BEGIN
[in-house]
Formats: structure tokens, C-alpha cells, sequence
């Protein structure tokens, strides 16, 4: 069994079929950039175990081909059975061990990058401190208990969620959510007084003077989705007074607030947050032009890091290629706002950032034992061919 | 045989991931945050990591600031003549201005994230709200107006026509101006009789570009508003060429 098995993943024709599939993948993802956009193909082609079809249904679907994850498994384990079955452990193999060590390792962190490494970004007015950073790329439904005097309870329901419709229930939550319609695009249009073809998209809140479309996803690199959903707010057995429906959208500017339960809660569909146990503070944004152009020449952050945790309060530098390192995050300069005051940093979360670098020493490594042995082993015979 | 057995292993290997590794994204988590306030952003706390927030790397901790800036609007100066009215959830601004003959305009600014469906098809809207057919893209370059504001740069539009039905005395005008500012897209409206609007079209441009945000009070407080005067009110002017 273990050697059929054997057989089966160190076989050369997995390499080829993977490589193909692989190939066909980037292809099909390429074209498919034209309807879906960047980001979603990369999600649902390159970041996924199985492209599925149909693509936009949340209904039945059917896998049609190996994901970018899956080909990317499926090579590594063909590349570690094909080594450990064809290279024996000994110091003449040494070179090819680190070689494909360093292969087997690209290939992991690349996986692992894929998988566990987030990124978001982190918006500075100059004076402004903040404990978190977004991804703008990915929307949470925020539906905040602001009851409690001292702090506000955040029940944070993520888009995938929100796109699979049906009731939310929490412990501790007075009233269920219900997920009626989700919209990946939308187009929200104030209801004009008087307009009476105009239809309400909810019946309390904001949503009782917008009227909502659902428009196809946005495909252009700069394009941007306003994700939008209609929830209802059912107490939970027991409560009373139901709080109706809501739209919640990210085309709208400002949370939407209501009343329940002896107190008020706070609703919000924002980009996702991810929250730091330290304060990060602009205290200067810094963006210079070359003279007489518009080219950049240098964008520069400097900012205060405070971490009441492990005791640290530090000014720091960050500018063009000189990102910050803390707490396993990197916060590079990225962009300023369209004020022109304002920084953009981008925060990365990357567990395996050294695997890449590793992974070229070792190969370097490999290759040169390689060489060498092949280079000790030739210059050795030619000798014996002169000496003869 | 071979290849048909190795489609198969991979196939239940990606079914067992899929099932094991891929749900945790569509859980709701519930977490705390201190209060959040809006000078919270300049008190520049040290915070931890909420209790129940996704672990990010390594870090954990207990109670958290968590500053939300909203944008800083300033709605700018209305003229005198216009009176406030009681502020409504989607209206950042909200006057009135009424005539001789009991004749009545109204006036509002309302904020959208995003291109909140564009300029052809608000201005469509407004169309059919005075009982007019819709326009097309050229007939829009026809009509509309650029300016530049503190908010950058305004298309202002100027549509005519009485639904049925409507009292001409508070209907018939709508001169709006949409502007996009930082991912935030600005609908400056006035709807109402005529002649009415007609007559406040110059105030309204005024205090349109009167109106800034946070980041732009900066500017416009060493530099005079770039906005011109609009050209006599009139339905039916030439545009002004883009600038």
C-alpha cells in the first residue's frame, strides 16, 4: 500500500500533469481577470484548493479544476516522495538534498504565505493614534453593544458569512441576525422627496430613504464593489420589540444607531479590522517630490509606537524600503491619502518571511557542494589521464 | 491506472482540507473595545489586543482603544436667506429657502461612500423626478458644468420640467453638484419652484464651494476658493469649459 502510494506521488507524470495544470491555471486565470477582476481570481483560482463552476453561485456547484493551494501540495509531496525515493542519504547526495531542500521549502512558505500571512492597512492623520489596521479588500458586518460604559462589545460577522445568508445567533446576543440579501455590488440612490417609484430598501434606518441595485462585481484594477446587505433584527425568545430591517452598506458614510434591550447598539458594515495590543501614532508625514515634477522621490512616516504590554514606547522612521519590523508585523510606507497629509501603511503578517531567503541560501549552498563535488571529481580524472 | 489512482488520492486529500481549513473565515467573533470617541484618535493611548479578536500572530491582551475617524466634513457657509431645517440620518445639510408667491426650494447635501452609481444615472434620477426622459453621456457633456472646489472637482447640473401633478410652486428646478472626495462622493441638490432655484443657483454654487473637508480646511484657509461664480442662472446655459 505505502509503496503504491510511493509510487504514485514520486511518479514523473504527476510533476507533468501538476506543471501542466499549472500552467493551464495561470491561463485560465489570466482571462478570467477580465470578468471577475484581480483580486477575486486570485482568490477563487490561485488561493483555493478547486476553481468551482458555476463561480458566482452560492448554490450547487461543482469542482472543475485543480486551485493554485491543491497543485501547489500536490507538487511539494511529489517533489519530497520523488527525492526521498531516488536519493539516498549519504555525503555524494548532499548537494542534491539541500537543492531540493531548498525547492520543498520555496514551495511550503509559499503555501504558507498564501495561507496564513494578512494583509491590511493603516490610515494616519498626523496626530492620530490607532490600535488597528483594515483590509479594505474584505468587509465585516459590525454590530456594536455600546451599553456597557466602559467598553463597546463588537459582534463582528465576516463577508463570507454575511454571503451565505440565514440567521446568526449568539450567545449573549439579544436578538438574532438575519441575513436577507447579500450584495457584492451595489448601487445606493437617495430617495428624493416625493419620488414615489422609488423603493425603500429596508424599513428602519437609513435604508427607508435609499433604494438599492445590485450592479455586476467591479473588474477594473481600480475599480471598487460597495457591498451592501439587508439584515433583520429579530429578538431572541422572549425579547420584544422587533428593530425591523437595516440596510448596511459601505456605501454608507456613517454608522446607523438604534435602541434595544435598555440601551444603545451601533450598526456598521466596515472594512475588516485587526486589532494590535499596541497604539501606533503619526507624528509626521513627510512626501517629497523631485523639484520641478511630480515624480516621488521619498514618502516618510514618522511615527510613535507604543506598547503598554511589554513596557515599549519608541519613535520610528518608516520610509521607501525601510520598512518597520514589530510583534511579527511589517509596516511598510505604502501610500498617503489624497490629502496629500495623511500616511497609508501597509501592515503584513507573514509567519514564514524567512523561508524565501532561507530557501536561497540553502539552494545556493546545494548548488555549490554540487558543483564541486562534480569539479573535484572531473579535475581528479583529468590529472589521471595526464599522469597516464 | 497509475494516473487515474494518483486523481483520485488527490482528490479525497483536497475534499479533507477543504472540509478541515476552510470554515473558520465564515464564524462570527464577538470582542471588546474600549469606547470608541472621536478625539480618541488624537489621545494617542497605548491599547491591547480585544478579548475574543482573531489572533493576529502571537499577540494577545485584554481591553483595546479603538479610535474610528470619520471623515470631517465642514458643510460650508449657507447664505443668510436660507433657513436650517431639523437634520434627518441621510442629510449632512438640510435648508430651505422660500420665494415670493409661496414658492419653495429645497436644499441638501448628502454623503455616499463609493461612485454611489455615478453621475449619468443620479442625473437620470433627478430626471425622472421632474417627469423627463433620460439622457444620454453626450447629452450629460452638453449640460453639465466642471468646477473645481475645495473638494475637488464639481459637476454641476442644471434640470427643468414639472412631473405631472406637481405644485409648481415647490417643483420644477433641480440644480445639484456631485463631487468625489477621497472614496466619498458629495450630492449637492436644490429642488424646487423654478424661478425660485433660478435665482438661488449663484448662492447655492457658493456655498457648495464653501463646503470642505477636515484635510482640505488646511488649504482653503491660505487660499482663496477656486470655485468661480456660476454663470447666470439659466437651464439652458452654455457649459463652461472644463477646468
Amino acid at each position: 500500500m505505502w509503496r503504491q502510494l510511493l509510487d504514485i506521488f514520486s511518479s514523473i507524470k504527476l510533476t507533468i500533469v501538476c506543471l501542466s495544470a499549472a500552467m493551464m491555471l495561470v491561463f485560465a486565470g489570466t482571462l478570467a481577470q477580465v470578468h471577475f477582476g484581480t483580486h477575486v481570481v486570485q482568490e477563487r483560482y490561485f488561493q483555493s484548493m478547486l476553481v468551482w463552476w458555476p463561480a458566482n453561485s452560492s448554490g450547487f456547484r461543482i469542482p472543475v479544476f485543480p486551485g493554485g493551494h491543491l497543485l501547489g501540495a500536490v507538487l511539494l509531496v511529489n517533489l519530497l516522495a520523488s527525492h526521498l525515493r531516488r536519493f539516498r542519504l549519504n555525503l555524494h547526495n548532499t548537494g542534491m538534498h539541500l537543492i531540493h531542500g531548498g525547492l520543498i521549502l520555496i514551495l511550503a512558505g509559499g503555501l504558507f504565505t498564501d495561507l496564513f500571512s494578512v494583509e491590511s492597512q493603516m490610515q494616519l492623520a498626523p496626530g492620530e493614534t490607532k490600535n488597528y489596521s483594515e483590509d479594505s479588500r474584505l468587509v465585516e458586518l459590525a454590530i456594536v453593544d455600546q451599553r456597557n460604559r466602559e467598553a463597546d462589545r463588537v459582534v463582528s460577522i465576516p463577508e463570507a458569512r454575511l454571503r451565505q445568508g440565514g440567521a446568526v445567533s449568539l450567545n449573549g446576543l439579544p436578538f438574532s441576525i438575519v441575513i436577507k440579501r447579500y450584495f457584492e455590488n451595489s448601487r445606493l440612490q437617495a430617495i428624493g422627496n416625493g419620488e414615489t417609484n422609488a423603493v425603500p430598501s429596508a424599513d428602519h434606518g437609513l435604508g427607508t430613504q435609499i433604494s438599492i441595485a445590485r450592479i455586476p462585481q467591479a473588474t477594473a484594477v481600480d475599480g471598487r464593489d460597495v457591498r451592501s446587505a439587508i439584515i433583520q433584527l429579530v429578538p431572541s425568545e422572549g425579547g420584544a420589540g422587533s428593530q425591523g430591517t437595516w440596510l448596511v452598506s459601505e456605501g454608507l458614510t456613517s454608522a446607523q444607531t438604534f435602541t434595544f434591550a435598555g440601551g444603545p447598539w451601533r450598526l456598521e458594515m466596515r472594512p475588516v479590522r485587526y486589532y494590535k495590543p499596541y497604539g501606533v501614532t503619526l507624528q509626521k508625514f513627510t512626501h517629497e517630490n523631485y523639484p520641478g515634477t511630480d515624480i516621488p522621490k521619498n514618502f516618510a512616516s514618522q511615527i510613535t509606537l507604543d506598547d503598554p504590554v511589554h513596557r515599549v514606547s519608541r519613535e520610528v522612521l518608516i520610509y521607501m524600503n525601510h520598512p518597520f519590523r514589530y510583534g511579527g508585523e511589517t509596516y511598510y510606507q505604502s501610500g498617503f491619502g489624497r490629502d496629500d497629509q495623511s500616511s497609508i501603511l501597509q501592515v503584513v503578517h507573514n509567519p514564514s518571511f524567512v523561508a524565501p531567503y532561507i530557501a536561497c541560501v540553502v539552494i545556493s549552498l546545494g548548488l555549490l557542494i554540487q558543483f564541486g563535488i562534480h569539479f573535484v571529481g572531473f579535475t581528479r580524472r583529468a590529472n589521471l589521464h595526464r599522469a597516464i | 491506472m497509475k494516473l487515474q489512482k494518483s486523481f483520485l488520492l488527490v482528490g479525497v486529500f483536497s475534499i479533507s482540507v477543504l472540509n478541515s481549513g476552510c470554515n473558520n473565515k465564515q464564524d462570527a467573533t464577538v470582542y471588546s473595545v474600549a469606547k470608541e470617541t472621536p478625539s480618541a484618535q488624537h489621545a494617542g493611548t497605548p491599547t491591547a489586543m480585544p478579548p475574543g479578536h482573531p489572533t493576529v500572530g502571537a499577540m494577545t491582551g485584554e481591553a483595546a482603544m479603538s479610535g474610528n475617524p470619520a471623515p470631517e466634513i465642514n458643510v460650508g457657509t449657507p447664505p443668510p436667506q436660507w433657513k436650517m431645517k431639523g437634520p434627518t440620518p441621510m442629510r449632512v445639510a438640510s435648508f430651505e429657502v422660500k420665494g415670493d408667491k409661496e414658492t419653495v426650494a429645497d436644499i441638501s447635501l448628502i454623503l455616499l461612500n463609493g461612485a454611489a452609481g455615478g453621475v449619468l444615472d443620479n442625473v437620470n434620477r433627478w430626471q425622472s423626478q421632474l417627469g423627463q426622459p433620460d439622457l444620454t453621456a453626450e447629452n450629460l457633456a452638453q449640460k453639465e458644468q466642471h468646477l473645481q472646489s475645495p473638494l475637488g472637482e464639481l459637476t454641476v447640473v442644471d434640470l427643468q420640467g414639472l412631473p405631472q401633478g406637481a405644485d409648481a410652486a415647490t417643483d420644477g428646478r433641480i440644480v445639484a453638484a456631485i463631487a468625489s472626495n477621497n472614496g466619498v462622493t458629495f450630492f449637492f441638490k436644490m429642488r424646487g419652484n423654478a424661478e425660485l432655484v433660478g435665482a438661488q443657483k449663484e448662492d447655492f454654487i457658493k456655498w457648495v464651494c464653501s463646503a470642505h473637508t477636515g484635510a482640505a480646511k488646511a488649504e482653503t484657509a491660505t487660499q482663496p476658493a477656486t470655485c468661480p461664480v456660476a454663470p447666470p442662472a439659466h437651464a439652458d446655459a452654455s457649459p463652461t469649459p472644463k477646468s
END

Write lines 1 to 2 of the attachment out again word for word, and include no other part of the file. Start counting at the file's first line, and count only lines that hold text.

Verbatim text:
[in-house]
Formats: structure tokens, C-alpha cells, sequence